Could McDonald’s Replace Beef Burgers With Seitan? Would Anyone Notice?

When Friday rolls around, I sometimes like to write harebrained posts postulating some kind of zany idea. So here’s today’s:

I ate at an airport McDonald’s the other day for the first time in ages. It was at once delicious and disturbing. I looked at the beef. Was it really beef? I mean, seriously, it was definitely some kind of beef-flavored-matter, and the advertisement did say 100% beef. But as I walked off with that greasy post-McDonald’s flavor (that lasts for hours) in the mouth, I got to thinking: that patty was almost no different than the wheat or soy-based stuff used to make vegan food (seitan and so on).

I walked away 100% convinced that McDonald’s could replace all its beef with beef-flavored seitan and NO ONE would notice the difference. McDonald’s would save a fortune, health would be improved, and the carbon and resource footprint of McDonald’s would be massively slashed.

Does anyone think I’m right?

It’s not that I’m against eating meat in moderation. But everyone knows that eating lots of meat, especially the highly processed, ultra cheap, ground beef McDonald’s uses, is not healthy. Not only that, but it’s phenomenally costly to the environment at large. Read some Michael Pollen if you need to catch up.

I decided to Google around and think about the impacts…

Seitan, aka wheat gluten, is often used as a “mock meat,” especially in Asia. You wouldn’t sit down to eat a steak of it and expect it to resemble filet mignon, but it works astonishingly well when replacing such meats as duck or cheaper cuts of beef. My theory (and grand assumption) is that the food scientists at McDonald’s could craft something out of it that would wind up being so close to a big mac burger, few would notice in a blind test. Maybe they’ve already done it.

Whether or not it’s actually “healthier” than beef probably depends on how much processing is done to it and how many additives my hypothetical McDonald’s burger might include. But in its straight form it apparently has more protein than beef, and zero fat. So right there we might take a large chunk, no pun intended, out of the world’s obesity crisis and other health epidemics.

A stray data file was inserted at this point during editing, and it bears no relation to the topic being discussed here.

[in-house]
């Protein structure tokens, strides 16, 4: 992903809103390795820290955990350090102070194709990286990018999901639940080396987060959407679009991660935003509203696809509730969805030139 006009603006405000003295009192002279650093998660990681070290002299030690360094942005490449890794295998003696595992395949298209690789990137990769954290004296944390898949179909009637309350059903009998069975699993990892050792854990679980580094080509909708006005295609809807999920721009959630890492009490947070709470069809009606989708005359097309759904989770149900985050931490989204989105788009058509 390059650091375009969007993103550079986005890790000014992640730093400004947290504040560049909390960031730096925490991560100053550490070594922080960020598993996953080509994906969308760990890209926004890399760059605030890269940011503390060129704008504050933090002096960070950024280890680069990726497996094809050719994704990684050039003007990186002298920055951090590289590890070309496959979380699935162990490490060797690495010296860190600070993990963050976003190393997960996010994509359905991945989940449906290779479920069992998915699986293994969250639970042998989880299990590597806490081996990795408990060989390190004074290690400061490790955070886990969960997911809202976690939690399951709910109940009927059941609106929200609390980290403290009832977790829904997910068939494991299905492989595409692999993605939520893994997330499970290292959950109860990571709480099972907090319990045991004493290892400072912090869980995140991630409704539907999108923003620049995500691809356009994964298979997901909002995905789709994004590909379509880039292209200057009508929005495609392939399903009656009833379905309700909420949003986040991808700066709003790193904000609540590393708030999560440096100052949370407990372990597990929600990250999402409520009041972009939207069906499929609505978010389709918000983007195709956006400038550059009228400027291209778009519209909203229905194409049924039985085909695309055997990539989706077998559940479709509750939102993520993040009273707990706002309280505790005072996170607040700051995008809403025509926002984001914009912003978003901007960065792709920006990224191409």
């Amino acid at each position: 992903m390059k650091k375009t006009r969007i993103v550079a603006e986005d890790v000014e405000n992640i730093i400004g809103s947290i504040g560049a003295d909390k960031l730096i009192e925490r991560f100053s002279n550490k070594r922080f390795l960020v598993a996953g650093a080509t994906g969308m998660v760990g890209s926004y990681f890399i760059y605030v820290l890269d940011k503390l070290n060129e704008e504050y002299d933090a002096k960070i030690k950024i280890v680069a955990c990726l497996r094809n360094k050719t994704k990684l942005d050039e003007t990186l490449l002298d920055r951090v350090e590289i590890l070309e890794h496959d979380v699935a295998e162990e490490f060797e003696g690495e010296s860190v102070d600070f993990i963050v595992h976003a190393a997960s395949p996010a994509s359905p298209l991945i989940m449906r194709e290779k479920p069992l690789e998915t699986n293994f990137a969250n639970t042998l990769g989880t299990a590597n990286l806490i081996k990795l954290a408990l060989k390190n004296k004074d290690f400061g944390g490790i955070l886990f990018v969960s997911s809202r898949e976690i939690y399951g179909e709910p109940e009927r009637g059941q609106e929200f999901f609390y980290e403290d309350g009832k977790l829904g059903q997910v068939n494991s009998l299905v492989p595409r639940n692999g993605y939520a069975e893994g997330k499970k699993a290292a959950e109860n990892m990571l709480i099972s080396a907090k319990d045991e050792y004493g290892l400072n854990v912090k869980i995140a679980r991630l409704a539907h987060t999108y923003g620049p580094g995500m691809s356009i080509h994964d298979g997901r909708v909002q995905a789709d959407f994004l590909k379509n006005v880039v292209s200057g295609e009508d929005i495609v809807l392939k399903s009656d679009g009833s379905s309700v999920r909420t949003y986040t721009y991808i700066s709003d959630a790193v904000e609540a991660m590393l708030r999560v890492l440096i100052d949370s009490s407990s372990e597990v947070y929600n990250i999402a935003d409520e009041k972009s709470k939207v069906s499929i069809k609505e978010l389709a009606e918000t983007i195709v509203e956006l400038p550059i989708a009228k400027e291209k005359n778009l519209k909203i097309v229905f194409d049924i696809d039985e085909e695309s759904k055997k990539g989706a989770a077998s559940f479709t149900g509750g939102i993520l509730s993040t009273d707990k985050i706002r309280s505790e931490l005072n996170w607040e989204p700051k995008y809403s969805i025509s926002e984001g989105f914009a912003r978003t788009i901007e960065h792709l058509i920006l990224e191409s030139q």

Then there’s the small matters of water use, land use, methane production, rain-forest devastation, factory farms, antibiotics, e-coli, carbon footprints, and insane government subsidies. Each of these would be pared down hugely if a giant beef buyer like McDonald’s moved away from meat.

Fantasies, fantasies…

Of course, at the end of the day, it all comes down to marketing and the psychology of the customer. McDonald’s couldn’t legally or morally switch the patties without telling anyone, and they’d have a nightmare of Joe Sixpack rebellion on their hands if they dared try. Even if you did a blind taste test and no one could tell the difference, a lot of people would have a hard time eating something in a burger they were told was not meat. Rival chains wouldn’t help matters when they inevitably started advertising their commitment to real beef.

But maybe there’s still an opportunity. McDonald’s does in fact sell something they call the “McVeggie” in Greece of all places. It doesn’t look anything like a Big Mac, and is made of some kind of deep fried grain. Could this be an early test market for the concept? What if McDonald’s got creative with the marketing? Could they phase in veggie burgers and call them something like the “Modern Mac”?

Assuming McDonald’s commitment to sustainability is for real, the global introduction of some kind of tasty non-meat sandwich that’s bold enough to challenge the status quo might just ignite enough fire to make a real impact. It might even get rivals on board with their own veggie offerings. Market it as healthful, responsible, and fit for the 21st century. Throw in a toy Prius for the kids. Heck, they could even start importing from Brazil again and profit off the carbon credits they could earn by leaving rain forest intact.

Happy Friday.

Nick Aster is a new media architect and the founder of TriplePundit.com

TriplePundit.com has since grown to become one of the web's leading sources of news and ideas on how business can be used to make the world a better place.

Prior to TriplePundit Nick worked for Mother Jones magazine, successfully re-launching the magazine's online presence. He was instrumental in the creation of TreeHugger.com, managing the technical side of the publication for 3 years as well as an active consultant for individuals and companies entering the world of micro-publishing. He earned his stripes working for Gawker Media and Moreover Technologies in the early days of blogging.

Nick holds an MBA in sustainable management from the Presidio School of Management and graduated with a BA in History from Washington University in St. Louis.